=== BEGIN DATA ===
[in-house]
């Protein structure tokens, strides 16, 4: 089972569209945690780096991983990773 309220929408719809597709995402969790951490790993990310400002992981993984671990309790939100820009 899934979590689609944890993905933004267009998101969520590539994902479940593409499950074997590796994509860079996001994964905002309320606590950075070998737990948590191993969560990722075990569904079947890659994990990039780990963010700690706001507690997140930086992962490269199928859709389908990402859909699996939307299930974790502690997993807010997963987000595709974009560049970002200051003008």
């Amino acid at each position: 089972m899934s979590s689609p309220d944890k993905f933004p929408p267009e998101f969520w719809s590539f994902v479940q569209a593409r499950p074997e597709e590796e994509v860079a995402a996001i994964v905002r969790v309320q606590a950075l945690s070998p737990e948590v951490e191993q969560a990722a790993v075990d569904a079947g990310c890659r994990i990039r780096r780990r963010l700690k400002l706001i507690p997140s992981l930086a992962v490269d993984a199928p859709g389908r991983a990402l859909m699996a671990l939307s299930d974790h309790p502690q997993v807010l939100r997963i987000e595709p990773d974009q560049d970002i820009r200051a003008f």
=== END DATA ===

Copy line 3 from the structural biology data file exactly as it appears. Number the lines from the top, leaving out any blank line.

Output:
């Amino acid at each position: 089972m899934s979590s689609p309220d944890k993905f933004p929408p267009e998101f969520w719809s590539f994902v479940q569209a593409r499950p074997e597709e590796e994509v860079a995402a996001i994964v905002r969790v309320q606590a950075l945690s070998p737990e948590v951490e191993q969560a990722a790993v075990d569904a079947g990310c890659r994990i990039r780096r780990r963010l700690k400002l706001i507690p997140s992981l930086a992962v490269d993984a199928p859709g389908r991983a990402l859909m699996a671990l939307s299930d974790h309790p502690q997993v807010l939100r997963i987000e595709p990773d974009q560049d970002i820009r200051a003008f």